Who Do You Think You Are?By Nancy Swisher
December 31, 2006
Does your inner critic try to keep you limited with the words "Who do you think you are?" Discover how to move beyond the underlying limiting belief.
Have you ever heard this phrase? Have you ever spoken this phrase? I'll bet you have, either towards your own dreams or towards someone else expressing their dreams. It's a common anthem of the ego or wounded child aspect of the mind. Usually, this self-talk phrase is in response to those moments when you move beyond your comfort zone. Moments like speaking up for yourself to a person in a position of authority, a boss or teacher. Or when you bump into a part of your potential self and set a really big goal that's way beyond what you've ever done before. You decide you want to go into outer space! Write a best seller! Go back to school! Move to another country! Adopt a baby as a single person! Tell a truth you've been withholding from your spouse. Ask for a commitment from a dating partner.
"Who do you think you are?" the voice inside says, "You can't do that." This phrase is very toxic. It is designed to limit you. And from the perspective of the child within, to keep you safe from ridicule and harm. Generally, you first heard this from a parent, teacher, sibling, or peer. Or you may have heard one parent say it to the other. In one way or another, the subconscious mind adopted it and kept it as a safety net for making sure you don't go beyond your comfort zone. It works as an inhibitor.
It can work in a very subtle way as well. If you are a caretaker, for instance, always believing you must put other people's needs before your own, this voice can convince you that you shouldn't _____________________, whatever it may be. The thing you really want to do but don't do because you suspect the other person doesn't want you to. Spend a week alone, not watch a movie, not make love because you don't feel connected, eat out instead of cook, read a book rather than go to a party, charge for services other people give away.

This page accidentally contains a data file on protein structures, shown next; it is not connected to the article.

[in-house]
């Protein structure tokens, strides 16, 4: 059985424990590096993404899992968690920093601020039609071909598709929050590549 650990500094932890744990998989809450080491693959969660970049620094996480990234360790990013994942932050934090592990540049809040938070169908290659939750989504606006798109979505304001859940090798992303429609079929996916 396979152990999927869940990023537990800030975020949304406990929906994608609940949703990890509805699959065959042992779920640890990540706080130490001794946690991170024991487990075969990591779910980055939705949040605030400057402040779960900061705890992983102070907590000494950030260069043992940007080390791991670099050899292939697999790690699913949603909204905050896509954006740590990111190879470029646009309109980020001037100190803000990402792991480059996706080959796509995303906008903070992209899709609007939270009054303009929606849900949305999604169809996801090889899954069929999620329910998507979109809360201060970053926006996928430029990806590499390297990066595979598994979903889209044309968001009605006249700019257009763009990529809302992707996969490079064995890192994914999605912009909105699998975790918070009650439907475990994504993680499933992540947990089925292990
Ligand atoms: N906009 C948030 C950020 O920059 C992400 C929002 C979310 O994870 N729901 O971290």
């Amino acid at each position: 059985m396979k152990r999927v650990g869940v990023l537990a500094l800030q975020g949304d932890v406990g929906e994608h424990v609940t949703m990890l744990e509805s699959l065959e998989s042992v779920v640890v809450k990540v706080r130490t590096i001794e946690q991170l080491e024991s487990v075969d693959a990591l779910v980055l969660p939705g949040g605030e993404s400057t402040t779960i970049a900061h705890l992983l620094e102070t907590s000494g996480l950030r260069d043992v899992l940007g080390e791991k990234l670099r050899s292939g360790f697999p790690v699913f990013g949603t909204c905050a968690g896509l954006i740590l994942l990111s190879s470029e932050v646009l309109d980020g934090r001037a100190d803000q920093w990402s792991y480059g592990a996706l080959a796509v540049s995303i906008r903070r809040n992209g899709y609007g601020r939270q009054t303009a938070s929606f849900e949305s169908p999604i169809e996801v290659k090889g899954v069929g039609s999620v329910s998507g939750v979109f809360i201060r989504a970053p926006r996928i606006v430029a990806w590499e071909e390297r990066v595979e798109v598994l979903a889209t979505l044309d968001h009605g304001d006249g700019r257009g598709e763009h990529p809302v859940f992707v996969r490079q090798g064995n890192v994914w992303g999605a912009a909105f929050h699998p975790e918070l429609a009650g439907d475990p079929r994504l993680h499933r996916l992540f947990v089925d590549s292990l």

The voice of "who do you think you are" is always concerned about what other people think! Always!
If you have this little voice inside your head, celebrate! At least you are aware of it, which is a great thing. Most are not. But, unless you want to keep being limited by such a nasty toxic statement, you must commit to eliminating the belief from which it comes.
And what better way to do this than to practice Inner Bonding! I mean really practice. Devote yourself.
The belief you uncover will be something like: I am limited. I am a limited being, only capable of certain predisposed talents.
Or: it is my job to love others rather than myself.
Now, since you also choose what you believe, it is your choice to believe any of the above beliefs.
To go deeper into your own exploration of "who do you think you are", next time you hear it, make a commitment to dialogue with the part of you who holds onto those words designed to inhibit you, to limit you, to keep you in your comfort zone. Dialogue with the child or teenager. Really get in there; explore the meaning your subconscious mind has put into these words and why you have held onto them.
Then you can consciously let go. After you understand the origins and particular purpose in your life of "who do you think you are?" you can choose to believe something else about yourself.
Such as: I am an unlimited being, connected to an unlimited source.
Nancy Swisher, MA, MFA is a certified Inner Bonding facilitator. She can be reached at 319-338-7833.
Copyright 2007 Nancy Swisher
Send this article to a friend Print this article Bookmarked 0 time(s)
|Live Your Soul not a Role|
|Learning to See Our Core Self|
|How Toys Become Real, from The Velveteen Rabbit|
|Does Your Inner Child Want to Control You?|
Join the Inner Bonding Community to add your comment to articles and see the comments of others...
Is there some loving action you have been putting off? Today, stop procrastinating and take the loving action. It is only through taking action in your own behalf that your inner child will feel important to you, valued by you and loved by you. Your inner child believes the actions, not the words.
By Dr. Margaret Paul